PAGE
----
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Causality

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If you have a question about this talk, please contact Zoubin Ghahramani.

Advanced Tutorial Lecture Series on Machine Learning

There is a difference between “seeing” and “doing”. Consider the following example: while one might observe that people in Florida live longer, this does not mean one should consider moving there to achieve longevity. It is actually the case that many retired Americans move to Florida, which explains its high life expectancy. This illustrates that we can have a feature that is both useful for predicting life expectancy, but at the same time worthless when considered as a treatment.

To predict effects of interventions such as medical treatments, public policies, or even the behaviour of genetically engineered cells, one needs a causal model. While there exists a well-established machinery designed to estimate such models using experimental data, quite often one cannot perform experiments for reasons such as high costs or ethical issues. Observational data (i.e., non-experimental), however, can be easily collected in many cases: data on the association between smoking and lung cancer is the classical example.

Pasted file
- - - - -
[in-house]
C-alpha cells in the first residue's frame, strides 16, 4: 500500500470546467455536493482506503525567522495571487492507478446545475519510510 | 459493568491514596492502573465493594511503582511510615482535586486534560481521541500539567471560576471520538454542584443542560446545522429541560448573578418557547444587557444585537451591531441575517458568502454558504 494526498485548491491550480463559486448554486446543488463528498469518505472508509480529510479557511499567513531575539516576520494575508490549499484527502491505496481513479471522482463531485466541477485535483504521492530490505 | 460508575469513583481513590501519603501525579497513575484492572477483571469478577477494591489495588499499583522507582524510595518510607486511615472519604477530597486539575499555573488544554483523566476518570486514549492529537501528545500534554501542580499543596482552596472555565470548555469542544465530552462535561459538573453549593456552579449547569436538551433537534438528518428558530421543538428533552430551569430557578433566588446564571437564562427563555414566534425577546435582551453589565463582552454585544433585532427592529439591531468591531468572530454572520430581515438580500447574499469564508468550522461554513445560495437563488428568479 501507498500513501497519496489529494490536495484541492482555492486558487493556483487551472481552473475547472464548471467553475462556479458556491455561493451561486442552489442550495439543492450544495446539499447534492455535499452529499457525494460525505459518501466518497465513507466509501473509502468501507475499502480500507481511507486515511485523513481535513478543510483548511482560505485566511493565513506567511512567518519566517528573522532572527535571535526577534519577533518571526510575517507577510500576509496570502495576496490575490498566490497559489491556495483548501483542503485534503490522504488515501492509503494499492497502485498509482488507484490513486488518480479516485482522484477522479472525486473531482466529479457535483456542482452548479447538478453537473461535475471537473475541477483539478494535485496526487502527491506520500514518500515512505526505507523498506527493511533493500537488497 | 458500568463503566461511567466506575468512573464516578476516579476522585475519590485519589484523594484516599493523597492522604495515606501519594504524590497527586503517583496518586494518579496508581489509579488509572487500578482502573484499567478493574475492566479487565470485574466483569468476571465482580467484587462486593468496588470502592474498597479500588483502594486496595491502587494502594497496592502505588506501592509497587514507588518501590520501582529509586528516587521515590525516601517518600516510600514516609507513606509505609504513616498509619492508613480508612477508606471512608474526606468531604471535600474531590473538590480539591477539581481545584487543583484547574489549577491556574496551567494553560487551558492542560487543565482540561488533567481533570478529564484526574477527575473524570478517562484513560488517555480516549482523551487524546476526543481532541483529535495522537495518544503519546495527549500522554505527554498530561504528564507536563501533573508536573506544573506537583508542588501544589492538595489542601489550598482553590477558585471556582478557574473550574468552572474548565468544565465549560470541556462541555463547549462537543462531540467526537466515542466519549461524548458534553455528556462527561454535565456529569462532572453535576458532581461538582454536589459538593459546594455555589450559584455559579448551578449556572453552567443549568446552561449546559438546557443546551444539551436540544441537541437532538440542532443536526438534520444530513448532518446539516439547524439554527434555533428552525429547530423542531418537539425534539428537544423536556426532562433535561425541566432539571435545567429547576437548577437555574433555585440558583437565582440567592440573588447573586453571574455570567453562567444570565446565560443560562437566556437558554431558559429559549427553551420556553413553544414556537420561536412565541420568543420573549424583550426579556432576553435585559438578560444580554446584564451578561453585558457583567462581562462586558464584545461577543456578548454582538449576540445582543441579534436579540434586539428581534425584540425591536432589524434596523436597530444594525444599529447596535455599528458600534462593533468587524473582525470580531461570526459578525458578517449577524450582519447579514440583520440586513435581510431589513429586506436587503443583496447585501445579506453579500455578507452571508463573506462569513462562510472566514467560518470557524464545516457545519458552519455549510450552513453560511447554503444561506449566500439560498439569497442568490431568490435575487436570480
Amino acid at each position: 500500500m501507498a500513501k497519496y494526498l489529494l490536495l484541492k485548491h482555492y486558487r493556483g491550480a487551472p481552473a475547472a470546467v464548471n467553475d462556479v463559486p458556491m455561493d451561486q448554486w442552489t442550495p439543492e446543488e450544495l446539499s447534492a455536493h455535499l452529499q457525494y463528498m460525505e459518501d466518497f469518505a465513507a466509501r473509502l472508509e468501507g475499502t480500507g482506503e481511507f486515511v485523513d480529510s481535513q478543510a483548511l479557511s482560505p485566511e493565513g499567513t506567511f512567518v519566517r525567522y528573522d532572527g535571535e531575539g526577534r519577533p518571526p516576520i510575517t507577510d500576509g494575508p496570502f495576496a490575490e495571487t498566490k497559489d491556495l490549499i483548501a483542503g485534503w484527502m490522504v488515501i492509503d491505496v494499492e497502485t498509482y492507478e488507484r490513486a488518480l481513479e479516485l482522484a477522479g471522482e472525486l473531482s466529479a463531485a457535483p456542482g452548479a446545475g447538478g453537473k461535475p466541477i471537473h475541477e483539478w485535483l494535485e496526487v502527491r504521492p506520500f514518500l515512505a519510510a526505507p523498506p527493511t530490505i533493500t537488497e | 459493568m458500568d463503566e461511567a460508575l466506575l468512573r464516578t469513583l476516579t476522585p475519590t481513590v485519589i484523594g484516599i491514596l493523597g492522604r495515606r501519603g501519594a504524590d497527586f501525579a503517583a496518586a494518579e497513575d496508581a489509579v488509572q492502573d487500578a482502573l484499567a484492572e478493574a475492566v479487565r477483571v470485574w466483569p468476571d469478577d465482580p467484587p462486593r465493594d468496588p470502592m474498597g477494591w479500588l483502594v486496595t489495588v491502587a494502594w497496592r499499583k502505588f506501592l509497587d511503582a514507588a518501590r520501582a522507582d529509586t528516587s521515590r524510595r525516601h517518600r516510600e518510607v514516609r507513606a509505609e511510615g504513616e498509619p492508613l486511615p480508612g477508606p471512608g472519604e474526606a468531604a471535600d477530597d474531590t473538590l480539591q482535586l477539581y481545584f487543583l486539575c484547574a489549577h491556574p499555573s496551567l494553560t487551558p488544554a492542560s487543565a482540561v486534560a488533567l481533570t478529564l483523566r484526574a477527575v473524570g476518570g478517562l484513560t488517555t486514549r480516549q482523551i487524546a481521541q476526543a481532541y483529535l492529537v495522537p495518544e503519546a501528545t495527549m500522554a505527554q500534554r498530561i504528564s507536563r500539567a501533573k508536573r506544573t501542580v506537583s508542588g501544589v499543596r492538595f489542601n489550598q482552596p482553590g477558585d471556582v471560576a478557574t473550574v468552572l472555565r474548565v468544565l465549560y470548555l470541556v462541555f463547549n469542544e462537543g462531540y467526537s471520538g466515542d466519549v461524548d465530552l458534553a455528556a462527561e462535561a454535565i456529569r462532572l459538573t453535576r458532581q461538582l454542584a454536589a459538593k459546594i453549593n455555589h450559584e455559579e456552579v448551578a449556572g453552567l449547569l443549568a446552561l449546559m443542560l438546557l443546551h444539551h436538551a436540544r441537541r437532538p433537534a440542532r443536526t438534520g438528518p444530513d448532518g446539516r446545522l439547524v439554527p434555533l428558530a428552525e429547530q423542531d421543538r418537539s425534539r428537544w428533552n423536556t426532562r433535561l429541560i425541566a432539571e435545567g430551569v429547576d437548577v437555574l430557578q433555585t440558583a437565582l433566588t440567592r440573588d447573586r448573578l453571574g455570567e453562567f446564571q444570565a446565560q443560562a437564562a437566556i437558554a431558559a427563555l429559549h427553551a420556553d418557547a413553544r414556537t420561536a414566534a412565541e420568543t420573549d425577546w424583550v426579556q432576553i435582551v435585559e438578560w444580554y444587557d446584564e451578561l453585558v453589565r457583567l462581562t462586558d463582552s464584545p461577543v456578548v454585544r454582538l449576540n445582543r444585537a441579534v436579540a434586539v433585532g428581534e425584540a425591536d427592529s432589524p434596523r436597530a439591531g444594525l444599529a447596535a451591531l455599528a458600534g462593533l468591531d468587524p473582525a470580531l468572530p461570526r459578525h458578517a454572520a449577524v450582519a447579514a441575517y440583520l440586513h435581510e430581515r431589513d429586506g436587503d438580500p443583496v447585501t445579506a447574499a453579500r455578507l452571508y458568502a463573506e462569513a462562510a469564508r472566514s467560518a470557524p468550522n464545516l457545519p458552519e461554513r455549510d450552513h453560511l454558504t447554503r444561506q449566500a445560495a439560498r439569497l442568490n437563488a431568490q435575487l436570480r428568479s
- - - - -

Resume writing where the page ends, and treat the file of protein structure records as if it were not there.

In this talk we will explore several modern techniques of learning causal effects from observational data. Such techniques rely on important assumptions linking statistical distributions to causal connections and can be explored in many exciting ways by machine learning algorithms. Inferring causality from observational data is certainly among the hardest learning tasks of all, but it is also a task with high pay-offs.

The outline of the talk is as follows:

- Motivation and definitions / observational studies / the problems of directionality and confounding

- Languages for causal modeling: graphical models and potential outcomes

- Identification of effects using graphical models

- Notions of learning causal structure from data

- Applications

This talk is part of the Machine Learning @ CUED series.

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